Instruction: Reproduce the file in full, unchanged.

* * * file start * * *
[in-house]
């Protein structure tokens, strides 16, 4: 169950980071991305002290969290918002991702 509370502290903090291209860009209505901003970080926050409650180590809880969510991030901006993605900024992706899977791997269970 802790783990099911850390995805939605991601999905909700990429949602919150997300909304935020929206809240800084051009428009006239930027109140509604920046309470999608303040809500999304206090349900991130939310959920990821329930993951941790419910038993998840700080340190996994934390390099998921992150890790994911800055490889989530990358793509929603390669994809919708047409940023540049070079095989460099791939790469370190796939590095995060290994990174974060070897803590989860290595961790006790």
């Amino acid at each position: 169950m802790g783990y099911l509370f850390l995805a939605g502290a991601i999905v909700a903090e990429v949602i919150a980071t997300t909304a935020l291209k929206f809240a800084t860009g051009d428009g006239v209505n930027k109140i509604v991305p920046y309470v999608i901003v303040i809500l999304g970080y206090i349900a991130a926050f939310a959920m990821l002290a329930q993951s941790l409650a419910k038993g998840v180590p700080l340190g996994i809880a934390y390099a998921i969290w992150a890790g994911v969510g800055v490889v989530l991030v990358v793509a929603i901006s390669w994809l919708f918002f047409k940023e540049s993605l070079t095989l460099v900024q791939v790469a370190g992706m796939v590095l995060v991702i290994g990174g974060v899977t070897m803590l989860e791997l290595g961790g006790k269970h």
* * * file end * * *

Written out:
[in-house]
């Protein structure tokens, strides 16, 4: 169950980071991305002290969290918002991702 509370502290903090291209860009209505901003970080926050409650180590809880969510991030901006993605900024992706899977791997269970 802790783990099911850390995805939605991601999905909700990429949602919150997300909304935020929206809240800084051009428009006239930027109140509604920046309470999608303040809500999304206090349900991130939310959920990821329930993951941790419910038993998840700080340190996994934390390099998921992150890790994911800055490889989530990358793509929603390669994809919708047409940023540049070079095989460099791939790469370190796939590095995060290994990174974060070897803590989860290595961790006790």
């Amino acid at each position: 169950m802790g783990y099911l509370f850390l995805a939605g502290a991601i999905v909700a903090e990429v949602i919150a980071t997300t909304a935020l291209k929206f809240a800084t860009g051009d428009g006239v209505n930027k109140i509604v991305p920046y309470v999608i901003v303040i809500l999304g970080y206090i349900a991130a926050f939310a959920m990821l002290a329930q993951s941790l409650a419910k038993g998840v180590p700080l340190g996994i809880a934390y390099a998921i969290w992150a890790g994911v969510g800055v490889v989530l991030v990358v793509a929603i901006s390669w994809l919708f918002f047409k940023e540049s993605l070079t095989l460099v900024q791939v790469a370190g992706m796939v590095l995060v991702i290994g990174g974060v899977t070897m803590l989860e791997l290595g961790g006790k269970h």